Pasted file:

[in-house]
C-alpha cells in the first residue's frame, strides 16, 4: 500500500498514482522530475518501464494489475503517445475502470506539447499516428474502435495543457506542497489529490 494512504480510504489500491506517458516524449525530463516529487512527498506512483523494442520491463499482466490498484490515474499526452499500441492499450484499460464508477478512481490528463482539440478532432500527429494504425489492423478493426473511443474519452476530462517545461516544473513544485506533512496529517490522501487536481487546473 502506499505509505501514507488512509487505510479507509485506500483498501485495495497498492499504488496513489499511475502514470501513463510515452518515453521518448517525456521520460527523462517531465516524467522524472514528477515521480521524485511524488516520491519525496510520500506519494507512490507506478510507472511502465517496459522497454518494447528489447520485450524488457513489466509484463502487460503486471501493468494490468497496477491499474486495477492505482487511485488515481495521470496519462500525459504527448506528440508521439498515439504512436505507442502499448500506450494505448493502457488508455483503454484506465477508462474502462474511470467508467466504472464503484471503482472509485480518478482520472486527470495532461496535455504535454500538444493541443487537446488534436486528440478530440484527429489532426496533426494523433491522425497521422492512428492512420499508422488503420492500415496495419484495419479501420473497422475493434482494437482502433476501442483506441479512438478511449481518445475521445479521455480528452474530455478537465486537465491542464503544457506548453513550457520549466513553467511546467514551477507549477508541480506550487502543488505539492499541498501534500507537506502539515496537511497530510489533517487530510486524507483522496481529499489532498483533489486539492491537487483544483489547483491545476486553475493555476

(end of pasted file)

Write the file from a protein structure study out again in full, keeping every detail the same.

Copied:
[in-house]
C-alpha cells in the first residue's frame, strides 16, 4: 500500500498514482522530475518501464494489475503517445475502470506539447499516428474502435495543457506542497489529490 494512504480510504489500491506517458516524449525530463516529487512527498506512483523494442520491463499482466490498484490515474499526452499500441492499450484499460464508477478512481490528463482539440478532432500527429494504425489492423478493426473511443474519452476530462517545461516544473513544485506533512496529517490522501487536481487546473 502506499505509505501514507488512509487505510479507509485506500483498501485495495497498492499504488496513489499511475502514470501513463510515452518515453521518448517525456521520460527523462517531465516524467522524472514528477515521480521524485511524488516520491519525496510520500506519494507512490507506478510507472511502465517496459522497454518494447528489447520485450524488457513489466509484463502487460503486471501493468494490468497496477491499474486495477492505482487511485488515481495521470496519462500525459504527448506528440508521439498515439504512436505507442502499448500506450494505448493502457488508455483503454484506465477508462474502462474511470467508467466504472464503484471503482472509485480518478482520472486527470495532461496535455504535454500538444493541443487537446488534436486528440478530440484527429489532426496533426494523433491522425497521422492512428492512420499508422488503420492500415496495419484495419479501420473497422475493434482494437482502433476501442483506441479512438478511449481518445475521445479521455480528452474530455478537465486537465491542464503544457506548453513550457520549466513553467511546467514551477507549477508541480506550487502543488505539492499541498501534500507537506502539515496537511497530510489533517487530510486524507483522496481529499489532498483533489486539492491537487483544483489547483491545476486553475493555476